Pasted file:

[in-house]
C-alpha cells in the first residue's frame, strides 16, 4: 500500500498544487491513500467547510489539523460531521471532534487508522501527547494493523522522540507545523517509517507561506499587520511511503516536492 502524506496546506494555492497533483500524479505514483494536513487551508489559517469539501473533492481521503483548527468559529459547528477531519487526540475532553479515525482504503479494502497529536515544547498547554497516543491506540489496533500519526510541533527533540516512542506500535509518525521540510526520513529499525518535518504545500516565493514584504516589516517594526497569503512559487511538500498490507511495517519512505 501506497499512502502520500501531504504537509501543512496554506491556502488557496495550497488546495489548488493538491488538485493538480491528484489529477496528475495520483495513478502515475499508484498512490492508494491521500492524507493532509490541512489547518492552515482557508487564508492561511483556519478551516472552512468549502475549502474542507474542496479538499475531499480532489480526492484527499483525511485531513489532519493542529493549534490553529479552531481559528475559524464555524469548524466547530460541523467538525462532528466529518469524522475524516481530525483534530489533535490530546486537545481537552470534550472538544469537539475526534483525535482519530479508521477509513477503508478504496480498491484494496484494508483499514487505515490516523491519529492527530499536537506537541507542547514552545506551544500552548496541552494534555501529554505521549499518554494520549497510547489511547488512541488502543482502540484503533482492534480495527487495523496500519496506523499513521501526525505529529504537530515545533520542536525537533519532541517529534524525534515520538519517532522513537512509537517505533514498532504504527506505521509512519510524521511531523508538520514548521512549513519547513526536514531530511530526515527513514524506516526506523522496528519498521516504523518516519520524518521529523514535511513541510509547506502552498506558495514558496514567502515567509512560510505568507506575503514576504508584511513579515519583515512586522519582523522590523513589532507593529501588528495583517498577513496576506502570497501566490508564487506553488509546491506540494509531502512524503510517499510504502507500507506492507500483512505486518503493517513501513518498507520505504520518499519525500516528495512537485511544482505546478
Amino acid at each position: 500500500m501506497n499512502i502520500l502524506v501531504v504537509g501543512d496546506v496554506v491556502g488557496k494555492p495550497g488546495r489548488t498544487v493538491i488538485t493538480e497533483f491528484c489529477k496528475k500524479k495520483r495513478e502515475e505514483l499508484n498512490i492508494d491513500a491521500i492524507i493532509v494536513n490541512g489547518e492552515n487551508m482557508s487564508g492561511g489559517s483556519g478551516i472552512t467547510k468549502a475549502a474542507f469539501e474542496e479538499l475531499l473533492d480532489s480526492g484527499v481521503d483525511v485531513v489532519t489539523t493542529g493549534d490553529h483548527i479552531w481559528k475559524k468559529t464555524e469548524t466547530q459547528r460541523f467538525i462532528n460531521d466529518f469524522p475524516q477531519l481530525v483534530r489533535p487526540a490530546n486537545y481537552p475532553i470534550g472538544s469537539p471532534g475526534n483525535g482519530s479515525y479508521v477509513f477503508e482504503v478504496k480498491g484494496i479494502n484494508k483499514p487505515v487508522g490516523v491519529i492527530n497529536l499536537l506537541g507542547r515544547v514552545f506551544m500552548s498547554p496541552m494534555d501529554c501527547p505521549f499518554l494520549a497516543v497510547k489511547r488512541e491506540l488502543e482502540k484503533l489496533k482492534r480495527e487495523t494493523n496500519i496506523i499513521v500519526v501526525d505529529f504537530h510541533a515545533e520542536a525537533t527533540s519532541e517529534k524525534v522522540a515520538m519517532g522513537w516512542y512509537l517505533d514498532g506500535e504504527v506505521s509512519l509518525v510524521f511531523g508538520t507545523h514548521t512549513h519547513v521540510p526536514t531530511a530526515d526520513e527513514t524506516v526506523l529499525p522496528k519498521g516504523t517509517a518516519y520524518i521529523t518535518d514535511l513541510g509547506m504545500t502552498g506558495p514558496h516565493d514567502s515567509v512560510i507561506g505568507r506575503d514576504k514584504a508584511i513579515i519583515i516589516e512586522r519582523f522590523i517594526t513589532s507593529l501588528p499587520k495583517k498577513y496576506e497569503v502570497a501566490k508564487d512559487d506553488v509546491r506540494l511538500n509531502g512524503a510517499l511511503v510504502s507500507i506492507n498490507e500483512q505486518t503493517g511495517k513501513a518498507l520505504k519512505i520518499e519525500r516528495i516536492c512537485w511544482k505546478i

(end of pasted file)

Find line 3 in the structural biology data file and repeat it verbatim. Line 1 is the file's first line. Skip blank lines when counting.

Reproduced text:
Amino acid at each position: 500500500m501506497n499512502i502520500l502524506v501531504v504537509g501543512d496546506v496554506v491556502g488557496k494555492p495550497g488546495r489548488t498544487v493538491i488538485t493538480e497533483f491528484c489529477k496528475k500524479k495520483r495513478e502515475e505514483l499508484n498512490i492508494d491513500a491521500i492524507i493532509v494536513n490541512g489547518e492552515n487551508m482557508s487564508g492561511g489559517s483556519g478551516i472552512t467547510k468549502a475549502a474542507f469539501e474542496e479538499l475531499l473533492d480532489s480526492g484527499v481521503d483525511v485531513v489532519t489539523t493542529g493549534d490553529h483548527i479552531w481559528k475559524k468559529t464555524e469548524t466547530q459547528r460541523f467538525i462532528n460531521d466529518f469524522p475524516q477531519l481530525v483534530r489533535p487526540a490530546n486537545y481537552p475532553i470534550g472538544s469537539p471532534g475526534n483525535g482519530s479515525y479508521v477509513f477503508e482504503v478504496k480498491g484494496i479494502n484494508k483499514p487505515v487508522g490516523v491519529i492527530n497529536l499536537l506537541g507542547r515544547v514552545f506551544m500552548s498547554p496541552m494534555d501529554c501527547p505521549f499518554l494520549a497516543v497510547k489511547r488512541e491506540l488502543e482502540k484503533l489496533k482492534r480495527e487495523t494493523n496500519i496506523i499513521v500519526v501526525d505529529f504537530h510541533a515545533e520542536a525537533t527533540s519532541e517529534k524525534v522522540a515520538m519517532g522513537w516512542y512509537l517505533d514498532g506500535e504504527v506505521s509512519l509518525v510524521f511531523g508538520t507545523h514548521t512549513h519547513v521540510p526536514t531530511a530526515d526520513e527513514t524506516v526506523l529499525p522496528k519498521g516504523t517509517a518516519y520524518i521529523t518535518d514535511l513541510g509547506m504545500t502552498g506558495p514558496h516565493d514567502s515567509v512560510i507561506g505568507r506575503d514576504k514584504a508584511i513579515i519583515i516589516e512586522r519582523f522590523i517594526t513589532s507593529l501588528p499587520k495583517k498577513y496576506e497569503v502570497a501566490k508564487d512559487d506553488v509546491r506540494l511538500n509531502g512524503a510517499l511511503v510504502s507500507i506492507n498490507e500483512q505486518t503493517g511495517k513501513a518498507l520505504k519512505i520518499e519525500r516528495i516536492c512537485w511544482k505546478i